Barbara Honeyball Young offers something a little different, not only to Singing the Faith Plus but, more importantly, to the possibilities of our worship experience. Maybe it’s because her musical gifts have been nurtured mainly within Anglican traditions. Or maybe it’s because she knows how to develop an opportunity.
Since the early days of Singing the Faith Plus, Barbara, a composer and choir leader, has been making quiet contributions to StF+ and nearly all of these have taken the form of shorter sung responses that can be interwoven with prayers or sung in response to readings. Some of them include a little simple harmony but you don’t need a choir to sing them – though it is for a choir that many of them of were originally written.
Confirmed at age nine into the Church of England, Barbara’s early experiences of choir singing included the reflective polyphony of Byrd and Palestrina, and she has sung in choral societies and chamber choirs. However, it is thoughtful simplicity that marks her writing, much of which has been written with children in mind.
When she retired in 2008 from being a specialist music teacher in primary schools, she found herself missing her work with children, so founded a children’s choir at her local church, St Mary’s in Welwyn. (It was her husband Nick, a Methodist minister in the St Albans and Welwyn circuit, who suggested the choir’s punning title, “Welwyn Tune”!)
In order to give her choir some occasional involvement in worship, Barbara began to write responses for them. “They would be positioned in the middle of the church alongside the reader of the prayers, and would sing from there.” Children, literally, in the heart of worship. As a variant, for Come, Holy Spirit, come she added a part for the church’s hand bell ringers – another group that didn’t often get a chance to be involved in a service. These responses, she has been told, really help members of the congregation enter a time of focussed prayer.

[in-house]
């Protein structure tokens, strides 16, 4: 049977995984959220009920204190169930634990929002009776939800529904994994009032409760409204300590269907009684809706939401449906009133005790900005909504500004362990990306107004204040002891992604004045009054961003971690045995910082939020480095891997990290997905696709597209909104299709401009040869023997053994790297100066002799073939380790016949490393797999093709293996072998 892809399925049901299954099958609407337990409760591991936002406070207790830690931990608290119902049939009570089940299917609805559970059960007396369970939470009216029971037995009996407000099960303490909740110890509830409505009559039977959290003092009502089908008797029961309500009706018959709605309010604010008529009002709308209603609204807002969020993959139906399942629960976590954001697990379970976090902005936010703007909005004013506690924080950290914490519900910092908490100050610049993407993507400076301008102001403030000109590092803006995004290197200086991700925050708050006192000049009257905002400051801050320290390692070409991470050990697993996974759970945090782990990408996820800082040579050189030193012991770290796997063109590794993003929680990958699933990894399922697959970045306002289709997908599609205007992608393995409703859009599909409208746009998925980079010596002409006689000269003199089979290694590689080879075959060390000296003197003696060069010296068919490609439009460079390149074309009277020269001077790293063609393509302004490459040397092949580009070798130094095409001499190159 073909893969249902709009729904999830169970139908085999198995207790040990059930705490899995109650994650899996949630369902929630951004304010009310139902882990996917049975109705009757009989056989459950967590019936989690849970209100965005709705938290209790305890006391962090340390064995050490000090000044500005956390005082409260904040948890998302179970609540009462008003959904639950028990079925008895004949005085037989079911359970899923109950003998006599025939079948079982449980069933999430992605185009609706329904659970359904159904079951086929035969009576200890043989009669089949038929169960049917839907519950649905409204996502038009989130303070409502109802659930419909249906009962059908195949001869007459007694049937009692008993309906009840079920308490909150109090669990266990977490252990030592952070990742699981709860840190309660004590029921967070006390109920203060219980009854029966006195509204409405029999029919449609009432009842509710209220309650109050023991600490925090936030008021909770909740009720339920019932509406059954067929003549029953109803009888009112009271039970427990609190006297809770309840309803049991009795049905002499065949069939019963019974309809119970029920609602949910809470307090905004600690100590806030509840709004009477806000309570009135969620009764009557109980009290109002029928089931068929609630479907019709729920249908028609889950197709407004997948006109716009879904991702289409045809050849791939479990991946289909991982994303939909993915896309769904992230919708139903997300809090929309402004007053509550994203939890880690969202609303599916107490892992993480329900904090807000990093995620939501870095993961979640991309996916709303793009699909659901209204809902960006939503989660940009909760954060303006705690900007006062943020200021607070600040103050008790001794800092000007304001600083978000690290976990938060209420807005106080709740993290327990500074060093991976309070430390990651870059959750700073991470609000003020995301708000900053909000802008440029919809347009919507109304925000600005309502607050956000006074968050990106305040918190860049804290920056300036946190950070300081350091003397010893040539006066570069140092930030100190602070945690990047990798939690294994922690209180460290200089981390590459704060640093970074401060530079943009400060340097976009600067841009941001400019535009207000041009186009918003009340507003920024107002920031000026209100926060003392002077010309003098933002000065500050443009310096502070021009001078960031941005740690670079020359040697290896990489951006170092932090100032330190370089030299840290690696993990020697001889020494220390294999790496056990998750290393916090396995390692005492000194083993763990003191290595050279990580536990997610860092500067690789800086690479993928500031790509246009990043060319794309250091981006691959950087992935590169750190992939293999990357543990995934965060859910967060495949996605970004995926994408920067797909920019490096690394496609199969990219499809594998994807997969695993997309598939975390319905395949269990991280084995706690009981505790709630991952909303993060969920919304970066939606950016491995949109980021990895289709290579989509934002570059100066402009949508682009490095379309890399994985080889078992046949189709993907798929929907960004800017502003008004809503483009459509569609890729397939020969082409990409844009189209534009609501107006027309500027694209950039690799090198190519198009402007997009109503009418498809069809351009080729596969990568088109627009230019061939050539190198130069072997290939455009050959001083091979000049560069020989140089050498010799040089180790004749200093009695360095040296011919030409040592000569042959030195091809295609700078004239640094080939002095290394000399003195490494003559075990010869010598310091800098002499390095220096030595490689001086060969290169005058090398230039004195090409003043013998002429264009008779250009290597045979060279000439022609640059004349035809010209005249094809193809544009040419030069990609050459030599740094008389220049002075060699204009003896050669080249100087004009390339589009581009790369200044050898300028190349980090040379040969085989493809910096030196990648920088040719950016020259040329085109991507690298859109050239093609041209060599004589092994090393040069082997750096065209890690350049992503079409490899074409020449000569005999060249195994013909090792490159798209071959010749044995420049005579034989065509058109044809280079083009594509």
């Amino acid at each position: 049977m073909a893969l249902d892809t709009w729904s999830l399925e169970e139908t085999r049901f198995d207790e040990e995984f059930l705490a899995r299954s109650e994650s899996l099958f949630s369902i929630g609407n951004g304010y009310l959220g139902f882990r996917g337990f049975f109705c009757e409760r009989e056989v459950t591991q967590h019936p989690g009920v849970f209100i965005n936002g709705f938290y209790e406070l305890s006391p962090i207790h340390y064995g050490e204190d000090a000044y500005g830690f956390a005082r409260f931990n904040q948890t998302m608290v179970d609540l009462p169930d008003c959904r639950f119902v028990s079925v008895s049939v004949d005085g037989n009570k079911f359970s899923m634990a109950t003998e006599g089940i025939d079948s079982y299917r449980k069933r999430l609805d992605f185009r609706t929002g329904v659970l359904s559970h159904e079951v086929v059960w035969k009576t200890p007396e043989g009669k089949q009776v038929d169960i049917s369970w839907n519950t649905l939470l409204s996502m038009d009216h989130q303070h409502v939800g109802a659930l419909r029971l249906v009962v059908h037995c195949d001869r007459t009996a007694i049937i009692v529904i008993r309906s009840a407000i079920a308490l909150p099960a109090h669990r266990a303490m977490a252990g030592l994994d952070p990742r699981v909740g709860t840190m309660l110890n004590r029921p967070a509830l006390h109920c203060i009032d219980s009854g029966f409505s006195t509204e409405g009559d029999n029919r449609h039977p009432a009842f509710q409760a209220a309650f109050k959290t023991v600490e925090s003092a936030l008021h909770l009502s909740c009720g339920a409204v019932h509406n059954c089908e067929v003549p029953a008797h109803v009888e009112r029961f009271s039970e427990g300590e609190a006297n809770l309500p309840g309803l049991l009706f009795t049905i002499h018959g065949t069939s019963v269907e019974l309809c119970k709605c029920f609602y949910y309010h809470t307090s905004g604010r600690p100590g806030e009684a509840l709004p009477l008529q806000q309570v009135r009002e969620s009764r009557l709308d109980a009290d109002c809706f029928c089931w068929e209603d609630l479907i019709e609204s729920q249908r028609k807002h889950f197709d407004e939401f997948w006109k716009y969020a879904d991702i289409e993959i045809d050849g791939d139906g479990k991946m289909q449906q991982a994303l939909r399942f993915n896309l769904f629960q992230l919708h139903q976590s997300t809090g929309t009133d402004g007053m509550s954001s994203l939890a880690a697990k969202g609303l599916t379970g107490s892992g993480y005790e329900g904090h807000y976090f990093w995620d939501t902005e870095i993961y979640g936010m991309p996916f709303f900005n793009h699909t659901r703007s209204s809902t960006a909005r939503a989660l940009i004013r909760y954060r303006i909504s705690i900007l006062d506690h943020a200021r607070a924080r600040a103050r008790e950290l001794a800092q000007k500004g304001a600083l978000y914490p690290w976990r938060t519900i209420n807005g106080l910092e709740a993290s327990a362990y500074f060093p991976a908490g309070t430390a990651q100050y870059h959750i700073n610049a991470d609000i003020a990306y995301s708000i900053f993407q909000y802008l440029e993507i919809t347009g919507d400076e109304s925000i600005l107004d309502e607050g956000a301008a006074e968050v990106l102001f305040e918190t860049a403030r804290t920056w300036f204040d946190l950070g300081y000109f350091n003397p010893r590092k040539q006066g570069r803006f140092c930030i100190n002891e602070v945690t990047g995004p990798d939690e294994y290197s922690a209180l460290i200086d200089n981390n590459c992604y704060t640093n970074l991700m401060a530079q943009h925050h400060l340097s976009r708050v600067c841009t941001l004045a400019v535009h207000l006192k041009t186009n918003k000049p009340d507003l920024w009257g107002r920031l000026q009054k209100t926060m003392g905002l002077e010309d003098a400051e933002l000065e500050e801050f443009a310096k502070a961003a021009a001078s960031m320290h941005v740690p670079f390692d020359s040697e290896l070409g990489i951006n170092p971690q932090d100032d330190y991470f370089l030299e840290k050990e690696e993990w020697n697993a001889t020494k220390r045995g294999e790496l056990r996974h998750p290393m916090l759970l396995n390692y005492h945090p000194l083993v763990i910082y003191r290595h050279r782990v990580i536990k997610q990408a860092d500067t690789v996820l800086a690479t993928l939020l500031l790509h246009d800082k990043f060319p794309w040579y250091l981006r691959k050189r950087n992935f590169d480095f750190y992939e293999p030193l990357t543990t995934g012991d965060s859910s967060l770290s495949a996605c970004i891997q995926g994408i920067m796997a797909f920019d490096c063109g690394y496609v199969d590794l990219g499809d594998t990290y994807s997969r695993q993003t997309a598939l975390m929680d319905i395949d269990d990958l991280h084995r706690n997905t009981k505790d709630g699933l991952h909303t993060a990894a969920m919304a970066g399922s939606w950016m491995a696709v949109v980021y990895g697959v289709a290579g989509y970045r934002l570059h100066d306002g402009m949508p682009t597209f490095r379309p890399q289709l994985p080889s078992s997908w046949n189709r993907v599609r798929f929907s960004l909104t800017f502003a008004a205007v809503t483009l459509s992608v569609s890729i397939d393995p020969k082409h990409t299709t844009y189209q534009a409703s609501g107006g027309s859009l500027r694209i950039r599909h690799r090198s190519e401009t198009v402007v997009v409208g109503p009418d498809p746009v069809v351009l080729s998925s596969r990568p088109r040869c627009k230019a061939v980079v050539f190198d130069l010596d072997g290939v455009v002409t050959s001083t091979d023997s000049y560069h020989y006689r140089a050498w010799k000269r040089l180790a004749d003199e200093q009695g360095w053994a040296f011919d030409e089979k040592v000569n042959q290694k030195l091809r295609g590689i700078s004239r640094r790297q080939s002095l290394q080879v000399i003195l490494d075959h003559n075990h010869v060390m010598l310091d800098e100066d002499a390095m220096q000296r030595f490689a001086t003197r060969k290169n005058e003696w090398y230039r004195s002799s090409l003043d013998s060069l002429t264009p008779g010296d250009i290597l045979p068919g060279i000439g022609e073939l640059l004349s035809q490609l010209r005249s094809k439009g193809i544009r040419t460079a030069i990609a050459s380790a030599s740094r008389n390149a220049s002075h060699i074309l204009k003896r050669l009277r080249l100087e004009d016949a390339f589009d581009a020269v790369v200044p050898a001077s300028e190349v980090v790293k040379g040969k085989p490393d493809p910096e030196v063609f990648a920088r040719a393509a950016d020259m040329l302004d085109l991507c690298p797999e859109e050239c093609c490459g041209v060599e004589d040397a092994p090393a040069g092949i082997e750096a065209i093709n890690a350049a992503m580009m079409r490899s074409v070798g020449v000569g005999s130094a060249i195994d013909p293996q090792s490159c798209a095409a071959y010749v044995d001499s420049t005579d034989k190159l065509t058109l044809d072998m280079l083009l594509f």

Moreover, as a gift to services in which many of us sit, for the most part, “on the receiving end” of readings, prayers and sermons, Barbara’s well-crafted, small-scale pieces of sung liturgy offer accessible opportunities for fuller participation. Nor is a choir required to lead them. As with many of John Bell and Graeme Maule’s shorter songs and responses, a little time teaching the response before a service, or a primed soloist to lead the singing, will quickly have words and melody being sung confidently. In any case, responses, by their very nature, are for repeating – and how better to pick up a piece than through repetition?
Inspired to write, for the most part, in response to requests and particular needs, Barbara’s output has included songs for the weddings of her family and friends, and the gift of an annual carol for her previous church. “It gives me such a lift to write – I do feel inspired by the Holy Spirit, often for no apparent reason.”
On Singing the Faith Plus, we’re pleased to feature her Carol for Peace – a questioning, thought-provoking contemporary carol for Advent and Christmas, and her setting of Andrew Pratt’s Oyster Shells.
Most recently, using the same attractive melody as for “Oyster Shells”, Our great Creator’s love is an ideal response to the theme of Creation Time, as well as being a song designed for children – once again reminding us that worship can, with a little thought, involve all ages and respond to all needs.